People v. PalkesAnnotate this Case
52 Ill. 2d 472 (1972)
288 N.E.2d 469
THE PEOPLE OF THE STATE OF ILLINOIS, Appellant, v. MELVIN B. PALKES, d/b/a MADISON IRON & METAL COMPANY, Appellee.
Supreme Court of Illinois.
Opinion filed October 2, 1972.
*473 WILLIAM J. SCOTT, Attorney General, of Springfield (FRED G. LEACH, Assistant Attorney General, of counsel), for the People.
MARVIN E. ASPEN and LAWRENCE G. FRETZIN, both of Chicago, for appellee.
Reversed and remanded.
MR. JUSTICE RYAN delivered the opinion of the court:
A criminal complaint was filed in the circuit court of Madison County charging the defendant with having purchased in excess of 50 pounds of copper and failing to *474 report the same in violation of the Copper Purchase Registration Law. (Ill. Rev. Stat. 1969, ch. 121 1/2, par. 321 et seq.) Defendant filed a motion to dismiss the complaint, challenging the constitutionality of the Act. The court allowed the motion and dismissed the complaint.
The motion alleges five constitutional grounds for dismissing the complaint. The first charges that by making the Act inapplicable to counties of over one million population the legislature created an unreasonable and arbitrary classification in violation of the due-process and equal-protection clauses of the fourteenth amendment of the Federal constitution and the due-process clause of the State constitution.
The second allegation is that the Act is so vague as to violate the due-process clauses of the State and Federal constitutions.
The third allegation charges that the provisions of the Act violate section 22 of article IV of the Illinois constitution which prohibits special legislation.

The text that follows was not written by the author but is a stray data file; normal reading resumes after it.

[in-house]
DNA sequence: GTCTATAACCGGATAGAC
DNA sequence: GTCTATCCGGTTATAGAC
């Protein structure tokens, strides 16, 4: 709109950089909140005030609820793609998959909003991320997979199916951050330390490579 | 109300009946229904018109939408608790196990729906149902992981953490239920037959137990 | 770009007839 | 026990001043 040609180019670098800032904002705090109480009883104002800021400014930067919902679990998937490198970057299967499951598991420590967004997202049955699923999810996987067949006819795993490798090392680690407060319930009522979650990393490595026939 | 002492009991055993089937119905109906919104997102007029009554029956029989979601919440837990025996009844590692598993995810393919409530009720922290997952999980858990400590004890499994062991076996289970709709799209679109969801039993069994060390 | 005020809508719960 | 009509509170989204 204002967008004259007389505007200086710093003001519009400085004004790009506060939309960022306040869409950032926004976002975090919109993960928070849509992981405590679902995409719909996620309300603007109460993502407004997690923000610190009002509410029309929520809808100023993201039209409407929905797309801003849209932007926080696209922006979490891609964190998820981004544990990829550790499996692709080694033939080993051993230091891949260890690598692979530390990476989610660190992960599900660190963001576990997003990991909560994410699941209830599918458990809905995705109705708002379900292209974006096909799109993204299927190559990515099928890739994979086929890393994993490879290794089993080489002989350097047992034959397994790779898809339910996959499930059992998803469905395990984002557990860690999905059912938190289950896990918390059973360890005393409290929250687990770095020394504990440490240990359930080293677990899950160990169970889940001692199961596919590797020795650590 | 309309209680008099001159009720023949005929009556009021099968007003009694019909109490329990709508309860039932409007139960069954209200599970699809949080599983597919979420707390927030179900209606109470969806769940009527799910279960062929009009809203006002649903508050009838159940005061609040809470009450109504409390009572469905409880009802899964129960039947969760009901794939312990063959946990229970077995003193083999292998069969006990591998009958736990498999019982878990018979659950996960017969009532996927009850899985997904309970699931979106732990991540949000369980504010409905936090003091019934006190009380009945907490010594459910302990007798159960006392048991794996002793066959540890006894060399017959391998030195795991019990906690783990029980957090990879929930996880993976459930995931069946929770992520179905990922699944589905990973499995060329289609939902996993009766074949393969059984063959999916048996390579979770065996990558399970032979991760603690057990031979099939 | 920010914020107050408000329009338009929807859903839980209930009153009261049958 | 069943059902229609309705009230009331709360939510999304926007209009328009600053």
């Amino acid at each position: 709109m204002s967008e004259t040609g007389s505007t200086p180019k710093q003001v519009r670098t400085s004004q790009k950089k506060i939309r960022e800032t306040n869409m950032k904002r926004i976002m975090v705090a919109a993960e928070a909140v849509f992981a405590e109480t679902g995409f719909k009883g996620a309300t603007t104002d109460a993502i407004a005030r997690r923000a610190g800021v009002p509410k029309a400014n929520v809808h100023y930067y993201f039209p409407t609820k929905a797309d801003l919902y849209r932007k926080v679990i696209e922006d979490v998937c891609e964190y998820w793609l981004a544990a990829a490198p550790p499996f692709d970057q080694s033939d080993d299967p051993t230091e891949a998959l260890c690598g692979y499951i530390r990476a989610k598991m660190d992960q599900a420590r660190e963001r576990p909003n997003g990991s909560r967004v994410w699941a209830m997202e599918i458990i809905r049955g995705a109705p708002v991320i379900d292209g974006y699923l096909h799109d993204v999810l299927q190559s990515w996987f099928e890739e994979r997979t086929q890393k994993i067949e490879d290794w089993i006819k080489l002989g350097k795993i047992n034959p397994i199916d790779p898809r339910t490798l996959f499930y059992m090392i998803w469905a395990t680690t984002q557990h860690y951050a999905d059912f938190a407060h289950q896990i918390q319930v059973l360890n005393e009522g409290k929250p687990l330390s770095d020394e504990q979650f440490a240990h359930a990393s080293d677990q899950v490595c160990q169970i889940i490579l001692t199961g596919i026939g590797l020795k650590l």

The fourth allegation asserts that the provisions of the Act constitute an unauthorized delegation of police power.
The fifth allegation charges that the provisions of the Act violate the constitutional rights against self-incrimination guaranteed by the Illinois and Federal constitutions.
The third and fifth allegations are but general assertions of violations of certain constitutional provisions without in any manner specifying how these provisions were infringed. This court has held that constitutional issues cannot be raised by such general allegations. In re Simaner, 15 Ill. 2d 568; Biggs v. Cummins, 5 Ill. 2d 512; Jewel Tea Co. v. Rowe, 414 Ill. 495.
The second and fourth allegations are likewise general in nature and lacking in the degree of specificity which could reasonably be expected to be of assistance to a court in considering constitutional questions. However, in addition to charging a constitutional violation, each allegation in a general way directs the court's attention to the nature *475 of the violation sufficient to warrant the consideration of the issues.
The second allegation charges a violation of due process of law by reason of the vagueness of the statute. No specific word or phrase of the statute is singled out as being vague or uncertain. The Supreme Court in Connally v. General Construction Co., 269 U.S. 385, 70 L. Ed. 322, 46 S. Ct. 126, stated that a statute which either forbids or requires the doing of an act in terms so vague that men of common intelligence must necessarily guess at its meaning and differ as to its application violates the first essential of due process of law. See also Hershey Manufacturing Co. v. Adamowski, 22 Ill. 2d 36.